Autopsy of a booksigning

First off, let me say that my first booksigning went fairly well — it was not a rousing success that will establish my career, but I did make a few sales, made a couple of contacts. All in all, it was an interesting night. Out of 18 copies Borders had in stock, I sold a total of five that night. The manager was very enthusiastic and wonderfully nice — she asked me to come back the weekend before Valentine’s Day to give it one more try. πŸ™‚

Those are the stats…now let’s tear the night apart, dig in and see what really happened.

Thank goodness for friends!

One tip that I followed from a fellow writer was to print out little pamphlets regarding my book, SECRETS AND SHADOWS, to pass out to possible customers. It may bring in another sale or two, we’ll see. I am glad, however, that I had those and my homemade bookmarks & business cards on hand.

THE EXPECTED:

Two things that did NOT surprise me: a couple of older gentleman stopped and asked what the book was about. When I mentioned romantic suspense, they immediately lost interest. LOL! Which, honestly, is a little sad. I strongly believe that any man who is interested in how women feel, think and approach a loving relationship should read at least one well-written romance novel. Seriously guys, it would save you a lot of grief.

The second unsurprising occurrence: the number of people who hurried by, avoided direct eye-contact and basically went out of their way (or my way) to enter the bookstore. LOL!

Trust me, folks — I am not going tackle you and try to mind-control and/or guilt you into buying my novel. Really. For one thing, I haven’t the foggiest how to do that — otherwise my children would be much better behaved 24/7 AND my book would be with a big NY pub like Ballantine or Kensington. I love Samhain, don’t get me wrong, but we all know where the bigger bucks are, don’t we? πŸ˜‰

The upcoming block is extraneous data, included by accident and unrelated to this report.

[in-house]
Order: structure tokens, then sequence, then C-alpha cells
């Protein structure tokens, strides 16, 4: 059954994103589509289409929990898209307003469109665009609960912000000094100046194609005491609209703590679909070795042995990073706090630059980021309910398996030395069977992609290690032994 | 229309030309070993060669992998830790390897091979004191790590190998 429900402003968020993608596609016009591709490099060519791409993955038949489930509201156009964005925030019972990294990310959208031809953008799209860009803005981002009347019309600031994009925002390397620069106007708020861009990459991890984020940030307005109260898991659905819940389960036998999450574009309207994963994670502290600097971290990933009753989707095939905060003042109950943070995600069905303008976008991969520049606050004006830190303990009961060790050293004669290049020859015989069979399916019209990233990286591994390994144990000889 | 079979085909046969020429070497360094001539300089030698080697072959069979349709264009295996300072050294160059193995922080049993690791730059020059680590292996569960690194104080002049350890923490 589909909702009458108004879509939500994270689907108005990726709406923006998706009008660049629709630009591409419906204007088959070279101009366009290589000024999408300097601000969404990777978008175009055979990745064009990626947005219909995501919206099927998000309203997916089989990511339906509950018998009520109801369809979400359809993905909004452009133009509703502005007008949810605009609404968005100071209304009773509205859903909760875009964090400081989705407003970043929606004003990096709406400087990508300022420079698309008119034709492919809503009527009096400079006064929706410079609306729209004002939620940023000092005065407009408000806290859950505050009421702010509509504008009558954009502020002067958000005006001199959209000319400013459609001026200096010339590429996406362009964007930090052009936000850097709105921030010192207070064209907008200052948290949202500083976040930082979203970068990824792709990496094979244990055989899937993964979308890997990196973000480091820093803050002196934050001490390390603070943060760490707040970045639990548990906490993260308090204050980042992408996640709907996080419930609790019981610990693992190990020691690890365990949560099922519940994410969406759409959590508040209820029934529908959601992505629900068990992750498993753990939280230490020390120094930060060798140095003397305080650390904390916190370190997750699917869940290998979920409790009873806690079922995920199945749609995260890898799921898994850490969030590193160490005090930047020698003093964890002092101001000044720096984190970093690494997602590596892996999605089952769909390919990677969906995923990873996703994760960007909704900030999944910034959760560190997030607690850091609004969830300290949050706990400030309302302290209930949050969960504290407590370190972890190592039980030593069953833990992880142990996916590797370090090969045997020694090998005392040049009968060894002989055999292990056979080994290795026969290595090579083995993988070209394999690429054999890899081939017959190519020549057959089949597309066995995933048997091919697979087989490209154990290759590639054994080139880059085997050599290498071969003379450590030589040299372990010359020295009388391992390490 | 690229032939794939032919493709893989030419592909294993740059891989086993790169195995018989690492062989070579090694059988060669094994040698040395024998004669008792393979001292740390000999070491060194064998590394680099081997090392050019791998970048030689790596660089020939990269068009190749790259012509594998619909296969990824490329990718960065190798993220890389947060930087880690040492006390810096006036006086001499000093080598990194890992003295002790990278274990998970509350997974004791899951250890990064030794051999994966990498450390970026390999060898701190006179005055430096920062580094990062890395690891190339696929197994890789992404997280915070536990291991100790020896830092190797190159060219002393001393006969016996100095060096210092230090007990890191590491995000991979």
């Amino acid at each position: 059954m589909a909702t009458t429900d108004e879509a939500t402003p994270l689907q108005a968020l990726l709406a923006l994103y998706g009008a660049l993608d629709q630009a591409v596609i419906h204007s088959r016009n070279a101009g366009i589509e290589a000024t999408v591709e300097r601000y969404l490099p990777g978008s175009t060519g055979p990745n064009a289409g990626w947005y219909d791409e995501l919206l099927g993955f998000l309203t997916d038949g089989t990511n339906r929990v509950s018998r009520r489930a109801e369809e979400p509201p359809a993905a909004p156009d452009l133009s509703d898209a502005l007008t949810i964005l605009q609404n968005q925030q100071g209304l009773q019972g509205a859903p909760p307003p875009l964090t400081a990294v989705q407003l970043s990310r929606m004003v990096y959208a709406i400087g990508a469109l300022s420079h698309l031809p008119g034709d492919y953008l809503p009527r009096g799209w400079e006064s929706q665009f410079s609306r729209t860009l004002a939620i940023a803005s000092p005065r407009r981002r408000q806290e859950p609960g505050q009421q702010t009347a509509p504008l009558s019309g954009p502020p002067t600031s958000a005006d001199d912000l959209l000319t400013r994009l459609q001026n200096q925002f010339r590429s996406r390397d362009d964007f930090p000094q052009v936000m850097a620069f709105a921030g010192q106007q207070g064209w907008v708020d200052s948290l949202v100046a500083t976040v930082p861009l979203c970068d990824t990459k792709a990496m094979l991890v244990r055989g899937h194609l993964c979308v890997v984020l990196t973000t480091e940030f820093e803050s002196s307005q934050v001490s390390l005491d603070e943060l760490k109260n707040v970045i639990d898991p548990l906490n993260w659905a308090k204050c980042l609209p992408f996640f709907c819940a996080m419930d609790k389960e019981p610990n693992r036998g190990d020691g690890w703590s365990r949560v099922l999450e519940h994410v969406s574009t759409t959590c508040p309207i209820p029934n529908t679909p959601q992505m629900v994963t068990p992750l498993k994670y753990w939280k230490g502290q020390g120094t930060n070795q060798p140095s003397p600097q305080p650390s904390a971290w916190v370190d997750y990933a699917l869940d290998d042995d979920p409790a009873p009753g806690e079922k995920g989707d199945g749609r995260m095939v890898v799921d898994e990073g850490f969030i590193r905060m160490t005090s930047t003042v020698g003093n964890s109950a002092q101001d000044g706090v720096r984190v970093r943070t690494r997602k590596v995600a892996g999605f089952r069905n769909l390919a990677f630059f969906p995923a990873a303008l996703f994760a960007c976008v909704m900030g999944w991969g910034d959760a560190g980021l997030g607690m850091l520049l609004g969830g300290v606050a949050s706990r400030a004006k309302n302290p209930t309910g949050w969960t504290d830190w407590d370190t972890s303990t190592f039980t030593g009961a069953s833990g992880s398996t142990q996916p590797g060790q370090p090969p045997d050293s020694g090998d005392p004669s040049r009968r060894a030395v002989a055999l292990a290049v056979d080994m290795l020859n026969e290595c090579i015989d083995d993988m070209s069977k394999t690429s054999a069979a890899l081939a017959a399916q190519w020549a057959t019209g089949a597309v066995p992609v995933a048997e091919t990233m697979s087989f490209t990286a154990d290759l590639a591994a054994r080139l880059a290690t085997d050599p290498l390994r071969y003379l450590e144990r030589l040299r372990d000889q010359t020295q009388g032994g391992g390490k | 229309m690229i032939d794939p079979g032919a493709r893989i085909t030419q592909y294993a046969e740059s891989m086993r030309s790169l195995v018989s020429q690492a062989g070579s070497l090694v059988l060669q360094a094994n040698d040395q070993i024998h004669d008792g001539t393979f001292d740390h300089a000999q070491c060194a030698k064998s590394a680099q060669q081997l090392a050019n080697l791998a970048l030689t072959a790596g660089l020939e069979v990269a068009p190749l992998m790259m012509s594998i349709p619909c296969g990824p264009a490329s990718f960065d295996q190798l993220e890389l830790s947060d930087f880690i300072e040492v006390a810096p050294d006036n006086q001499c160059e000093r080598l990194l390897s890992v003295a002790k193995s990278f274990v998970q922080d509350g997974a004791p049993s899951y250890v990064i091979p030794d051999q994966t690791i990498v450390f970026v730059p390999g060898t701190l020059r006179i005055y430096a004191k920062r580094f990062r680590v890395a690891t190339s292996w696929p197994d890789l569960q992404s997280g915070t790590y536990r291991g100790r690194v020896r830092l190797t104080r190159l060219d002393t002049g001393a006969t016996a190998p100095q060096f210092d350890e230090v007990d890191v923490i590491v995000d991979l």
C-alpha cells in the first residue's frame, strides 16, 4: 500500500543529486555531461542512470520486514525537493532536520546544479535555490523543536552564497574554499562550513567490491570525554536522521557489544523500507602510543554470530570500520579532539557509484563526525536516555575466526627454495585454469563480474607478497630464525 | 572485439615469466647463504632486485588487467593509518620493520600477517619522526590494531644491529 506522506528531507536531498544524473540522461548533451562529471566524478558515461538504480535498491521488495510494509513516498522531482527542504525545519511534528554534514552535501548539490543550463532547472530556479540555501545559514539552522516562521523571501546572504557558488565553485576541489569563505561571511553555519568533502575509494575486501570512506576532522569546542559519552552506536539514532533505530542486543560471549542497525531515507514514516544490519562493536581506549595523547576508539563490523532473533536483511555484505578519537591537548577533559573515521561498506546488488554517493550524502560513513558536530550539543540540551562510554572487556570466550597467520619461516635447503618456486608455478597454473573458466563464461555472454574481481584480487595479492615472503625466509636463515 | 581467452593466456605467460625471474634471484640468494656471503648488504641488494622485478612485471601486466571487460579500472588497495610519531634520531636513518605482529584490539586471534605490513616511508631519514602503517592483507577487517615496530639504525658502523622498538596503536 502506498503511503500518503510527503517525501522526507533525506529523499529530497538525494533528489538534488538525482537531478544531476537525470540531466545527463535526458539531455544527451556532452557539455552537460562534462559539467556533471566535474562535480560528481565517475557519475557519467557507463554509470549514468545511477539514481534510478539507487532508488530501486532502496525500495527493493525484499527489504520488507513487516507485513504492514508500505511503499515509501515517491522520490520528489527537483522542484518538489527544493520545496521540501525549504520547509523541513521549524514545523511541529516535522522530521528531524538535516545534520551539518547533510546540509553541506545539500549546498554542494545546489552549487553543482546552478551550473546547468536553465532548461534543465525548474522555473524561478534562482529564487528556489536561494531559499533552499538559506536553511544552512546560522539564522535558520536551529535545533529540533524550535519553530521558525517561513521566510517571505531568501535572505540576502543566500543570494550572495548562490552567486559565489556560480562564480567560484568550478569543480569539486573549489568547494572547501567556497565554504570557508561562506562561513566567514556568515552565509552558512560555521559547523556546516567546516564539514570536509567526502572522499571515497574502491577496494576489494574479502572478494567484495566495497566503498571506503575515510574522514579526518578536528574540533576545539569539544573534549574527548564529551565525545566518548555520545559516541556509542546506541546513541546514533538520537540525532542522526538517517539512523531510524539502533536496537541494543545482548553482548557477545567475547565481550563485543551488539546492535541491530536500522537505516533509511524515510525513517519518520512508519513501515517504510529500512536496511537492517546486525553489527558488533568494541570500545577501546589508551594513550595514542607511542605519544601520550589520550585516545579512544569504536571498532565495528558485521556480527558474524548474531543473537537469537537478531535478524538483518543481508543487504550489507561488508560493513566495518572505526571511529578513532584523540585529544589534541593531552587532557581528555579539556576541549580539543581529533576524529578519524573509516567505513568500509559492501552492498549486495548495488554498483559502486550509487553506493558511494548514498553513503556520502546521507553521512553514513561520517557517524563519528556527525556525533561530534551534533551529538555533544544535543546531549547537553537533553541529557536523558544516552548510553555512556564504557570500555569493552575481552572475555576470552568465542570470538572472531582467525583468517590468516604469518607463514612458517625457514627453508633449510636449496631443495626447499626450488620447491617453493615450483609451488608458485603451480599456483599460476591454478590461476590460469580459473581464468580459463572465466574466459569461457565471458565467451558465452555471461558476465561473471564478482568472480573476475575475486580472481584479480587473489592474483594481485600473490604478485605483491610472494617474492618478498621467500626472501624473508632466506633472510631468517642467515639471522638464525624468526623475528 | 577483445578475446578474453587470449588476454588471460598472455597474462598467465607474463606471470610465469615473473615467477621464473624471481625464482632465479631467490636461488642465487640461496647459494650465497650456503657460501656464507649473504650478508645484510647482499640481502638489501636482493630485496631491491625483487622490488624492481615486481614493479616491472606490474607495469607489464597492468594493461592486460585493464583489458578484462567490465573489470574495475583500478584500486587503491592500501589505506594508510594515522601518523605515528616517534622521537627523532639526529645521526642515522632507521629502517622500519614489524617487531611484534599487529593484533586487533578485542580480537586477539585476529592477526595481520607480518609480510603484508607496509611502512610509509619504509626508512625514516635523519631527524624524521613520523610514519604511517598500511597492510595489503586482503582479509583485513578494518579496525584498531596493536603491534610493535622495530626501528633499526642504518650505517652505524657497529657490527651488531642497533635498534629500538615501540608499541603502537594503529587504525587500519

The Unexpected:

One thing that did surprise me, however, were the number of people who seemed in awe of me. Just because I had written and had a book published. I felt a bit like a celebrity…actually, I felt like I was somehow impersonating a celebrity. I felt a little…guilty? Out of place?

It could have been my ‘power suit’ or my sudden and instant ‘in the spotlight’ status that created those feelings. Or it could have been the three young people — two teenage boys, one girl — who all had questions about writing. How do you do it? What’s the process? How do you get published?

This is where I had to start thinking fast and talking like …. well, like I knew what the heck I was talking about.

Yes, I suppose I am now an ‘expert’ of sorts. I am published, so I must be doing something right, somewhere. And yes, if I really think about it, I can give advice — which I did that night — and I can maybe teach others a thing or two about the process and the mechanics of writing a novel.

But I am more of a natural writer. In other words, I sit down and the words flow. I don’t stop to think about conjugating verbs or whether this is a metaphor or simile…yes, I often leave participles dangling **GASP!** and I still don’t catch it until some more grammar-oriented person points it out.

Conclusion:

I’ve decided for the good of the few … at least those few young souls (or the young at heart) who truly desire to write but do not know how to begin … I’ve decided to give this rather mediocre blog a more positive direction. I’ve decided to share my insights into the written word. I’ll start by trying to answer — in my most humble way — those questions asked me by the eager and very flattering young men and woman at that booksigning.

How do you start?

What’s the writing process?

What do you do from there?

So, if you want to learn at least as much as I, personally, can teach you, come back frequently. Writing takes time, patience, work, a thick skin, and perseverance. If you really, really want to reach the goal of publication, those are the qualities you must possess or strive to obtain.

A good dose of talent doesn’t hurt, either. πŸ˜‰

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